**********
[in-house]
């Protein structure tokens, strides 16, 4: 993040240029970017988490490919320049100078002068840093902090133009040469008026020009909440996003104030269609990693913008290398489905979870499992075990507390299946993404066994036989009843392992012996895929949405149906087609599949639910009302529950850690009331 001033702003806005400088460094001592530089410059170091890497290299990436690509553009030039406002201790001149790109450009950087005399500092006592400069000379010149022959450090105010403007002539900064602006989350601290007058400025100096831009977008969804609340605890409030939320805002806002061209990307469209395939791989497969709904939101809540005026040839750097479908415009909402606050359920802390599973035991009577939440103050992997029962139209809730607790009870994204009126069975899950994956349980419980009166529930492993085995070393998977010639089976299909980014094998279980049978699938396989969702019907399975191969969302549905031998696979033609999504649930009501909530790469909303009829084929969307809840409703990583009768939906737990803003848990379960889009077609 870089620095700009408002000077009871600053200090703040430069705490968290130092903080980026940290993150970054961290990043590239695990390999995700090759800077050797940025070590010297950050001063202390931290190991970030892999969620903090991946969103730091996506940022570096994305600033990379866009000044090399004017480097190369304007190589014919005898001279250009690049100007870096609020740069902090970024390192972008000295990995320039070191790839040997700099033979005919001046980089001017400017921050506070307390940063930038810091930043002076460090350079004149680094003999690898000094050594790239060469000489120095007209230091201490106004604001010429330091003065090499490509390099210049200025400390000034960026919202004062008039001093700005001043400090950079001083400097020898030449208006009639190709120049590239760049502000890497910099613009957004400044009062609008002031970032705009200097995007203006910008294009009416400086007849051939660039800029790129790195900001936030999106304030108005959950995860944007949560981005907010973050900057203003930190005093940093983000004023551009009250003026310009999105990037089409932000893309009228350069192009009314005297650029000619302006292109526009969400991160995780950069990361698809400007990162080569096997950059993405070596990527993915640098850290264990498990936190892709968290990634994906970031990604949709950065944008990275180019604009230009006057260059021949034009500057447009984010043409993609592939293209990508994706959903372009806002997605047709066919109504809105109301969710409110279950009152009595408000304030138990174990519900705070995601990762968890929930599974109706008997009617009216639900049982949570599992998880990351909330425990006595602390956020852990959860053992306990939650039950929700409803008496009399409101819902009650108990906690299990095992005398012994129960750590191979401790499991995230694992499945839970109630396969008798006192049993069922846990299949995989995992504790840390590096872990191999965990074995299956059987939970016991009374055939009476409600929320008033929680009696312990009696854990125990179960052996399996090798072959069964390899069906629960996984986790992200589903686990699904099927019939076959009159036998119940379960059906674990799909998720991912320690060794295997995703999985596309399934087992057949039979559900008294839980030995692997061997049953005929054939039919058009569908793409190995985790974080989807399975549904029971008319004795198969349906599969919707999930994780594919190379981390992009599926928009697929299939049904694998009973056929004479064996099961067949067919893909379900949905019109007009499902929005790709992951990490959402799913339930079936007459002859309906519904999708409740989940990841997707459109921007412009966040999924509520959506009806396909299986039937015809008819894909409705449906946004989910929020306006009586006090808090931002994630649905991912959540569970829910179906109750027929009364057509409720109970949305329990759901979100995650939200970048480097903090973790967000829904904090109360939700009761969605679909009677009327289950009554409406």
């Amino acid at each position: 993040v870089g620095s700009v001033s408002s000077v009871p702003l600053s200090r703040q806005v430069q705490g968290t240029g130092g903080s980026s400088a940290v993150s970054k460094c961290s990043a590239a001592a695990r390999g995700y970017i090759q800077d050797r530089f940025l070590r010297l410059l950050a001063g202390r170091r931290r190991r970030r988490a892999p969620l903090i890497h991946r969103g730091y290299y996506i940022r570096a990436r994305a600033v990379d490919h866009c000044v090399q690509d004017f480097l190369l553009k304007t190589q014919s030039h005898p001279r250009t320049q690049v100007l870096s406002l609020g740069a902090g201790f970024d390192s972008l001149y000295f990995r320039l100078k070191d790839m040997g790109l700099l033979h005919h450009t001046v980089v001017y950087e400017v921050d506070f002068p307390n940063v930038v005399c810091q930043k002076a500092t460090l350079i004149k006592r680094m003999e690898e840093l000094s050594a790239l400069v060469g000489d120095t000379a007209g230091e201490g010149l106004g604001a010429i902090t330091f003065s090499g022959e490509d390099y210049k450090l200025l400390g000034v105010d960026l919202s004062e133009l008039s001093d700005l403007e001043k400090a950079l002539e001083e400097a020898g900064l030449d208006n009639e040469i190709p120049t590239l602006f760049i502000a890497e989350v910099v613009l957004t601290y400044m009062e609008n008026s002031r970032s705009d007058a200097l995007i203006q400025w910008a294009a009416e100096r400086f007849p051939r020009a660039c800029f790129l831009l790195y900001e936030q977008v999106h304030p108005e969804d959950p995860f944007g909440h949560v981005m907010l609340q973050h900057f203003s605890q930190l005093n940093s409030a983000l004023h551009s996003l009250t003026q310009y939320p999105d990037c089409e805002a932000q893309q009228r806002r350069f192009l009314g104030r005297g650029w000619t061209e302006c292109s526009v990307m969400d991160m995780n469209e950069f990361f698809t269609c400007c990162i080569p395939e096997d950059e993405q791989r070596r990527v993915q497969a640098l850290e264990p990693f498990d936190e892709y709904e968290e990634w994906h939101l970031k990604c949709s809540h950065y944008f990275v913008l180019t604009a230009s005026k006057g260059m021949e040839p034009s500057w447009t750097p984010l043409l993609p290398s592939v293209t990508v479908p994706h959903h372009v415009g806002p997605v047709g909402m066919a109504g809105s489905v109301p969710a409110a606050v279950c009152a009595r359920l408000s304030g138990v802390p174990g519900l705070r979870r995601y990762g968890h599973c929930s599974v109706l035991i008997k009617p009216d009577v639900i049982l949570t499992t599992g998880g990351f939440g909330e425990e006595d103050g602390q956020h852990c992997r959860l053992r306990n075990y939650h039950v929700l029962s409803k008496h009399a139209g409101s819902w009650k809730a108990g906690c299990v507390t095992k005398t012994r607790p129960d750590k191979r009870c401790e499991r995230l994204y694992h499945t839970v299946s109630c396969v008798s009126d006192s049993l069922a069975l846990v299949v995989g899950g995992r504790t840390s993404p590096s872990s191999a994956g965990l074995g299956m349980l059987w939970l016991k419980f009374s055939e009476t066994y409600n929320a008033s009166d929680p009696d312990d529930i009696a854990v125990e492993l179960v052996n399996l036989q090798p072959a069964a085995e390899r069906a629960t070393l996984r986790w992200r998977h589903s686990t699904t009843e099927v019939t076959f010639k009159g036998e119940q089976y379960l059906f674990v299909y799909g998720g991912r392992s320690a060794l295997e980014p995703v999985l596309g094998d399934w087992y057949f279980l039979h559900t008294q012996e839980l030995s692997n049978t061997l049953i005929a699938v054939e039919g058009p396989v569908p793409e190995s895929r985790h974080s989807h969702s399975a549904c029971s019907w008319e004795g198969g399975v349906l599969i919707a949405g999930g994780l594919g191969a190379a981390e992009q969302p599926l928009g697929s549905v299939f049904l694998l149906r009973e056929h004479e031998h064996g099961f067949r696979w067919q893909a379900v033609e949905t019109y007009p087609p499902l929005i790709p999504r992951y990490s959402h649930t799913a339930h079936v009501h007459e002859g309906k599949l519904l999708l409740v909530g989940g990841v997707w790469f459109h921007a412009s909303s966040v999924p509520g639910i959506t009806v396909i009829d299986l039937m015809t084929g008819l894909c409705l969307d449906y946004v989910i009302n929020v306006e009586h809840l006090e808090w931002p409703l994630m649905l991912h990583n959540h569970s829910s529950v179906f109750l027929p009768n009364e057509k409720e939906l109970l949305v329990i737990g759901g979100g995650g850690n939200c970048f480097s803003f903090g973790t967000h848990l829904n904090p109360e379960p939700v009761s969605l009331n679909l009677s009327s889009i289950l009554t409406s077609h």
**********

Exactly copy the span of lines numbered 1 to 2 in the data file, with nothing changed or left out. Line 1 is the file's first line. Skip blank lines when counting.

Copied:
[in-house]
């Protein structure tokens, strides 16, 4: 993040240029970017988490490919320049100078002068840093902090133009040469008026020009909440996003104030269609990693913008290398489905979870499992075990507390299946993404066994036989009843392992012996895929949405149906087609599949639910009302529950850690009331 001033702003806005400088460094001592530089410059170091890497290299990436690509553009030039406002201790001149790109450009950087005399500092006592400069000379010149022959450090105010403007002539900064602006989350601290007058400025100096831009977008969804609340605890409030939320805002806002061209990307469209395939791989497969709904939101809540005026040839750097479908415009909402606050359920802390599973035991009577939440103050992997029962139209809730607790009870994204009126069975899950994956349980419980009166529930492993085995070393998977010639089976299909980014094998279980049978699938396989969702019907399975191969969302549905031998696979033609999504649930009501909530790469909303009829084929969307809840409703990583009768939906737990803003848990379960889009077609 870089620095700009408002000077009871600053200090703040430069705490968290130092903080980026940290993150970054961290990043590239695990390999995700090759800077050797940025070590010297950050001063202390931290190991970030892999969620903090991946969103730091996506940022570096994305600033990379866009000044090399004017480097190369304007190589014919005898001279250009690049100007870096609020740069902090970024390192972008000295990995320039070191790839040997700099033979005919001046980089001017400017921050506070307390940063930038810091930043002076460090350079004149680094003999690898000094050594790239060469000489120095007209230091201490106004604001010429330091003065090499490509390099210049200025400390000034960026919202004062008039001093700005001043400090950079001083400097020898030449208006009639190709120049590239760049502000890497910099613009957004400044009062609008002031970032705009200097995007203006910008294009009416400086007849051939660039800029790129790195900001936030999106304030108005959950995860944007949560981005907010973050900057203003930190005093940093983000004023551009009250003026310009999105990037089409932000893309009228350069192009009314005297650029000619302006292109526009969400991160995780950069990361698809400007990162080569096997950059993405070596990527993915640098850290264990498990936190892709968290990634994906970031990604949709950065944008990275180019604009230009006057260059021949034009500057447009984010043409993609592939293209990508994706959903372009806002997605047709066919109504809105109301969710409110279950009152009595408000304030138990174990519900705070995601990762968890929930599974109706008997009617009216639900049982949570599992998880990351909330425990006595602390956020852990959860053992306990939650039950929700409803008496009399409101819902009650108990906690299990095992005398012994129960750590191979401790499991995230694992499945839970109630396969008798006192049993069922846990299949995989995992504790840390590096872990191999965990074995299956059987939970016991009374055939009476409600929320008033929680009696312990009696854990125990179960052996399996090798072959069964390899069906629960996984986790992200589903686990699904099927019939076959009159036998119940379960059906674990799909998720991912320690060794295997995703999985596309399934087992057949039979559900008294839980030995692997061997049953005929054939039919058009569908793409190995985790974080989807399975549904029971008319004795198969349906599969919707999930994780594919190379981390992009599926928009697929299939049904694998009973056929004479064996099961067949067919893909379900949905019109007009499902929005790709992951990490959402799913339930079936007459002859309906519904999708409740989940990841997707459109921007412009966040999924509520959506009806396909299986039937015809008819894909409705449906946004989910929020306006009586006090808090931002994630649905991912959540569970829910179906109750027929009364057509409720109970949305329990759901979100995650939200970048480097903090973790967000829904904090109360939700009761969605679909009677009327289950009554409406």